Study Guide

The Lion, the Witch, and the Wardrobe Spirituality

By C.S. Lewis

Spirituality

Chapter 7

And now a very curious thing happened. None of the children knew who Aslan was any more than you do; but the moment the Beaver had spoken these words everyone felt quite different. Perhaps it has sometimes happened to you in a dream that someone says something to you which you don't understand but in the dream it feels as if it had some enormous meaning—either a terrifying one which turns the whole dream into a nightmare or else a lovely meaning too lovely to put into words, which makes the dream so beautiful that you remember it all your life and are always wishing you could get into that dream again. It was like that now. At the name of Aslan each one of the children felt something jump in his inside. (7.35)

The power of Aslan's name immediately stirs intense and almost indescribable spiritual feelings for the children.

Chapter 8
Mr. and Mrs. Beaver

"Down at Cair Paravel – that's the castle on the sea coast down at the mouth of this river which ought to be the capital of the whole country if all was as it should be – down at Cair Paravel there are four thrones and it's a saying in Narnia time out of mind that when two Sons of Adam and two Daughters of Eve sit in those four thrones, then it will be the end not only of the White Witch's reign but of her life. (8.41)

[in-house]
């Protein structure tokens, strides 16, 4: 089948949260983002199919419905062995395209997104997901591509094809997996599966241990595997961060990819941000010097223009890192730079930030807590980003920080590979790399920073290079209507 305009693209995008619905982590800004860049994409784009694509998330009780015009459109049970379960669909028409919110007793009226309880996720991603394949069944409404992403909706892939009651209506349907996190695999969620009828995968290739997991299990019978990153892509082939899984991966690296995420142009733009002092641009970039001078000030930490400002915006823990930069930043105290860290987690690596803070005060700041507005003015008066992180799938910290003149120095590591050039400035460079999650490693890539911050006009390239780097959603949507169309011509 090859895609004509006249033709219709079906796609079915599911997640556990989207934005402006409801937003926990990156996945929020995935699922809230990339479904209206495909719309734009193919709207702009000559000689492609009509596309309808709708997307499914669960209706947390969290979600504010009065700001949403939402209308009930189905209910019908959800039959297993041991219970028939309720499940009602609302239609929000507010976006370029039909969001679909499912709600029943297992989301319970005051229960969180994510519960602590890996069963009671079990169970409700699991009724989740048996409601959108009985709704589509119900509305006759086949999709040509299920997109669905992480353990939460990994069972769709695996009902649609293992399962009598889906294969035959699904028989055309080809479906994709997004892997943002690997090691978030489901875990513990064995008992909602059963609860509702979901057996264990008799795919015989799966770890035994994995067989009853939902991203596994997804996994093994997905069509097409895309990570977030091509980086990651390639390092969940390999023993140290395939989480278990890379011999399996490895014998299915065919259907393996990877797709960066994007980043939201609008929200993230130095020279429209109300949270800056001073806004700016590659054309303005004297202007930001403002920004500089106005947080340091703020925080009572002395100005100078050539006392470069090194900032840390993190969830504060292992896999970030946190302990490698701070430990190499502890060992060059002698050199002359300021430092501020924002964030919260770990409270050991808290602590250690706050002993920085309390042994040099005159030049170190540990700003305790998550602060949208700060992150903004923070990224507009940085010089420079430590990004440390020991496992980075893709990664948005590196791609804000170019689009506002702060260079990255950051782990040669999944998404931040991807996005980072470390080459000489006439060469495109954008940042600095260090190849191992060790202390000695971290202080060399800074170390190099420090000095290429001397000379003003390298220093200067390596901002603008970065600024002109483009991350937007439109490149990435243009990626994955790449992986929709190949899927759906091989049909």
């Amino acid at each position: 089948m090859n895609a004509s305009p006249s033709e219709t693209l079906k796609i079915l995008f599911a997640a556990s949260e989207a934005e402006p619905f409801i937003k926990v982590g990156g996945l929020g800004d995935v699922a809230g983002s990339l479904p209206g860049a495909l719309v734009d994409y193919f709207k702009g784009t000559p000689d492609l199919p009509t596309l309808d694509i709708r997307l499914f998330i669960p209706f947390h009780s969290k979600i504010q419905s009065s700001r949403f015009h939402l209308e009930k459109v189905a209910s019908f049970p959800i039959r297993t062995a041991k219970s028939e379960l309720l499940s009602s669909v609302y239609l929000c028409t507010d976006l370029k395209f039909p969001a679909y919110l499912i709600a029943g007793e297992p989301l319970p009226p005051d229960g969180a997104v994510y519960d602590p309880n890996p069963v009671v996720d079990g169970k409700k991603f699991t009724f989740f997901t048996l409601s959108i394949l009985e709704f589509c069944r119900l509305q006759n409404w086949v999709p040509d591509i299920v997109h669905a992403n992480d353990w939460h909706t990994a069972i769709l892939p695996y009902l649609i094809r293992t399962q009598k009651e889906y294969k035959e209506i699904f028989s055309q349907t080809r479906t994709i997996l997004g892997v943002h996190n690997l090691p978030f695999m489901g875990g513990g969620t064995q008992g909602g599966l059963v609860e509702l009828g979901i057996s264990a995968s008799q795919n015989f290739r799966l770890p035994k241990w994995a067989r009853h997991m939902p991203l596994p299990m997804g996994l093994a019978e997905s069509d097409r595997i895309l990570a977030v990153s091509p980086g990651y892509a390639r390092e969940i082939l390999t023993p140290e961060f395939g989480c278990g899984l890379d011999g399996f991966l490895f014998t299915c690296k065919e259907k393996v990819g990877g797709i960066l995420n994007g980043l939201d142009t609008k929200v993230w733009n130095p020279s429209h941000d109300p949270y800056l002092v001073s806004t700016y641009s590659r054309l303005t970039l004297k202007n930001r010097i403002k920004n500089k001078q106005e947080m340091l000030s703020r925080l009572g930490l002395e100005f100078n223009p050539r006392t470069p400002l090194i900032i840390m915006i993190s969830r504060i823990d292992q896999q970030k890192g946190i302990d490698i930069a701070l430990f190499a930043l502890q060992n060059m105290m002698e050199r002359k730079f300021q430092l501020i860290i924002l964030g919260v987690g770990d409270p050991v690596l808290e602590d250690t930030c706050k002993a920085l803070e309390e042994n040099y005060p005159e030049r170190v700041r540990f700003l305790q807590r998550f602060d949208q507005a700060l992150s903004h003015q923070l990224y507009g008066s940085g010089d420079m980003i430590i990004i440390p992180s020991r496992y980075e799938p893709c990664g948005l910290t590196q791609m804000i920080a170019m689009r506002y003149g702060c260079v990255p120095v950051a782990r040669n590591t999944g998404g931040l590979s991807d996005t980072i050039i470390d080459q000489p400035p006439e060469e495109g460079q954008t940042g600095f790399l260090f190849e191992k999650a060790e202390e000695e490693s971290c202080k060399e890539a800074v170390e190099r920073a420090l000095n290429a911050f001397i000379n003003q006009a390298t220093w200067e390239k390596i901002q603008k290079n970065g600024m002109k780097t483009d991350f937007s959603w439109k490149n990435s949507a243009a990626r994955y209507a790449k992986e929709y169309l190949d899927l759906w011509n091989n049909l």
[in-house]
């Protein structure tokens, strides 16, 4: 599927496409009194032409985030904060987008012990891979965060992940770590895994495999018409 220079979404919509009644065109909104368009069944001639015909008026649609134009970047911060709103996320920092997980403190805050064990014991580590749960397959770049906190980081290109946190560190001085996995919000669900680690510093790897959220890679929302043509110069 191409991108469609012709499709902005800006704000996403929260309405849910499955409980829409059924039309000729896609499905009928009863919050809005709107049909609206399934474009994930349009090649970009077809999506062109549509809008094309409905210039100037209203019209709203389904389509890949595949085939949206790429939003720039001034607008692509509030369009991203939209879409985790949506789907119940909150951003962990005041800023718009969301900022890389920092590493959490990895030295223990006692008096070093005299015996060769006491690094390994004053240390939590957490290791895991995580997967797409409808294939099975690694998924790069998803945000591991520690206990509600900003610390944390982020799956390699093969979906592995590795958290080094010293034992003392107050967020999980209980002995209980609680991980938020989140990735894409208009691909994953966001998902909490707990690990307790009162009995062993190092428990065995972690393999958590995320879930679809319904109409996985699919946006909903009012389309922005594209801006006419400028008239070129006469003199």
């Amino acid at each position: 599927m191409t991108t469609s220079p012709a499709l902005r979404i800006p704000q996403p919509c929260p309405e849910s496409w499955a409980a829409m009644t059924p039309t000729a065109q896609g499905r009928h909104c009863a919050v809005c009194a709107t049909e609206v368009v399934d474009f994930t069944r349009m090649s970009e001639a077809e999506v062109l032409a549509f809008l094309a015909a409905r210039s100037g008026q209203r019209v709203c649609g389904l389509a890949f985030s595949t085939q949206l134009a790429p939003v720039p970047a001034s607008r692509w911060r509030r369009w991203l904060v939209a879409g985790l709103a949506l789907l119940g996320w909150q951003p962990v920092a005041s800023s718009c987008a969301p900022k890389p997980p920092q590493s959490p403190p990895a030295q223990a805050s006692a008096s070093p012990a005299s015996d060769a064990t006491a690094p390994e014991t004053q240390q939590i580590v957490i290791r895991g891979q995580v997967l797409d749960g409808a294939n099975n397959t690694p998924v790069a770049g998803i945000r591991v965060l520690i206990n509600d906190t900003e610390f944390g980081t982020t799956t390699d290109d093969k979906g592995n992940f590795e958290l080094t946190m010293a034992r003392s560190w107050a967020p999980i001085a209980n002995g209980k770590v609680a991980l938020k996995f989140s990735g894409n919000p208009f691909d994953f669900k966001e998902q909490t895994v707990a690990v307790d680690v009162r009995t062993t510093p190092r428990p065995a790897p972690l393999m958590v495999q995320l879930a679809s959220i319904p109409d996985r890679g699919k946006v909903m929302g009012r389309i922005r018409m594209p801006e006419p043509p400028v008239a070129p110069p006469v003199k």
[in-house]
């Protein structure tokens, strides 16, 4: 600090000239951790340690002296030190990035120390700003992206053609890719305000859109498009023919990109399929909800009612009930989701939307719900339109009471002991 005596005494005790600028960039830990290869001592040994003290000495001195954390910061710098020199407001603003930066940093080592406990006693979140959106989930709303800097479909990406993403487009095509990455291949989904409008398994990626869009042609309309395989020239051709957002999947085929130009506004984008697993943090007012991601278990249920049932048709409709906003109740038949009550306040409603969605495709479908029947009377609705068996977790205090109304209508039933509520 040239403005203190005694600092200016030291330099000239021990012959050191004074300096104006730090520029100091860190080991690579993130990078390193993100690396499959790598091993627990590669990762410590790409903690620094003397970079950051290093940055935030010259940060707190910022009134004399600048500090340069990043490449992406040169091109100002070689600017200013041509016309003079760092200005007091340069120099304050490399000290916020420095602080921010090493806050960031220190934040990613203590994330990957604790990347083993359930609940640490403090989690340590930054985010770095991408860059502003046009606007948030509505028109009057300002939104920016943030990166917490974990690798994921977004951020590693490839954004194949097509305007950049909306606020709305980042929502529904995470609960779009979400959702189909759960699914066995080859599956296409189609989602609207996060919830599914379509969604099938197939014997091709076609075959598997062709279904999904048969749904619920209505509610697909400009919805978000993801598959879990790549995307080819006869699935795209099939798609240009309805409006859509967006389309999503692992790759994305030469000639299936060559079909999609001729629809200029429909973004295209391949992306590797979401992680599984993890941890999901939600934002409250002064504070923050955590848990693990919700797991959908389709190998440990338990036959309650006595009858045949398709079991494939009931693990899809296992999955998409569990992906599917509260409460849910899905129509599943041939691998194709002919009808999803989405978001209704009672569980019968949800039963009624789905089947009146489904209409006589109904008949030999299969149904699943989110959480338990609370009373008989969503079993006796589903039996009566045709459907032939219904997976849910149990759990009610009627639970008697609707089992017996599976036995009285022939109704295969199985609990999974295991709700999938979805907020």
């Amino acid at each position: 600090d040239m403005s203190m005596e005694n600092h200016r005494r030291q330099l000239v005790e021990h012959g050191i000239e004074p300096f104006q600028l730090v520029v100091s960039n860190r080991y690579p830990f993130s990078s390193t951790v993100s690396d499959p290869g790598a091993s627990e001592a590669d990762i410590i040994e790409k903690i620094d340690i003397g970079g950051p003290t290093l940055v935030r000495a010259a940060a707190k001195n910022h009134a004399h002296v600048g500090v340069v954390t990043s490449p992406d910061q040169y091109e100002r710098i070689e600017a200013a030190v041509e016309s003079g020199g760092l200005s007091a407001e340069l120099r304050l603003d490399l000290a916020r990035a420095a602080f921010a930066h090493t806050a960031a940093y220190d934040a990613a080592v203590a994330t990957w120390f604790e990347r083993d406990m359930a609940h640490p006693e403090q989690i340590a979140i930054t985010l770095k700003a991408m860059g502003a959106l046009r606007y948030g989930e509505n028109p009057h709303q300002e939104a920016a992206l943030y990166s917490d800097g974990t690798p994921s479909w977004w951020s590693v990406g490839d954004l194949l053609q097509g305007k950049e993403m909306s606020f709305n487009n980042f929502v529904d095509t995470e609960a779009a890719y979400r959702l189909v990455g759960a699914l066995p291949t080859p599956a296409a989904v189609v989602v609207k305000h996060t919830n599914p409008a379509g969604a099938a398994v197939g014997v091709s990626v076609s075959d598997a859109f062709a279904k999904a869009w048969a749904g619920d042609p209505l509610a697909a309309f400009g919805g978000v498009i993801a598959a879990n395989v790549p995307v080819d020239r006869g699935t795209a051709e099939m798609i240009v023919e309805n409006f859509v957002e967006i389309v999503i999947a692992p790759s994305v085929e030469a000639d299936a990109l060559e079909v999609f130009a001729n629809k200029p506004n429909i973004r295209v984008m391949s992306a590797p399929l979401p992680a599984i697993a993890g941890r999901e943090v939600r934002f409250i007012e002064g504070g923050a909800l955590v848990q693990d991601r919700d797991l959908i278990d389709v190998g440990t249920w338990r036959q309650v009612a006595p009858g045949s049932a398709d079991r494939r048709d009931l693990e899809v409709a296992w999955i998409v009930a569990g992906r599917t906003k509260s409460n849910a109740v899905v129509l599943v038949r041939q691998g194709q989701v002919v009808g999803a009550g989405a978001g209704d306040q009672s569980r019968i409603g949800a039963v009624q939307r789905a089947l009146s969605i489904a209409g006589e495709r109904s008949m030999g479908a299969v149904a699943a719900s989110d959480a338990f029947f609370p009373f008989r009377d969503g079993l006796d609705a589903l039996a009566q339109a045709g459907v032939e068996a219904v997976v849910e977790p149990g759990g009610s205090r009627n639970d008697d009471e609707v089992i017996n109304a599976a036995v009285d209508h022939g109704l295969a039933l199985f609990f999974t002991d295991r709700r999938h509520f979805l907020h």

The arrival of Peter, Susan, Edmund, and Lucy in Narnia is not a mere accident or a convenient occurrence. Instead, it is the fulfillment of an ancient prophecy, with deep spiritual overtones for good Narnians like the Beavers.

"Aslan a man!" said Mr. Beaver sternly. "Certainly not. I tell you he is the King of the wood and the son of the great Emperor-Beyond-the-Sea. Don't you know who is the King of Beasts? Aslan is a lion – the Lion, the great Lion." (8.22)

Narnian mythology suggests that the great Lion Aslan has a strange and powerful father, the "Emperor-Beyond-the-Sea," who remains mysterious but sounds totally awesome.

Chapter 13
Susan Pevensie

"Oh, Aslan!" whispered Susan in the Lion's ear, "can't we – I mean, you won't, will you? Can't we do something about the Deep Magic? Isn't there something you can work against it?"

"Work against the Emperor's magic?" said Aslan turning to her with something like a frown on his face. And nobody ever made that suggestion to him again. (13.48-49)

Susan still doesn't get it – the real point is not just to win and free Edmund and go home, but to do what's right. Aslan will do anything possible to help Edmund, except for undermining the spiritual foundation of the world. That would be too much to ask. Sorry, Susan.

The White Witch

"Tell you?" said the Witch, her voice growing suddenly shriller. "Tell you what is written on that very Table of Stone which stands beside us? Tell you what is written in letters deep as a spear is long on the trunk of the World Ash Tree? Tell you what is engraved on the sceptre of the Emperor-Beyond-the-Sea? You at least know the magic which the Emperor put into Narnia at the very beginning. You know that every traitor belongs to me as my lawful prey and that for every treachery I have a right to a kill." (13.41)

Narnia isn't all beautiful landscapes and feel-good romps with Aslan. There are painful requirements in the spiritual laws of this world, and the country itself could be destroyed if Aslan didn't abide by those rules.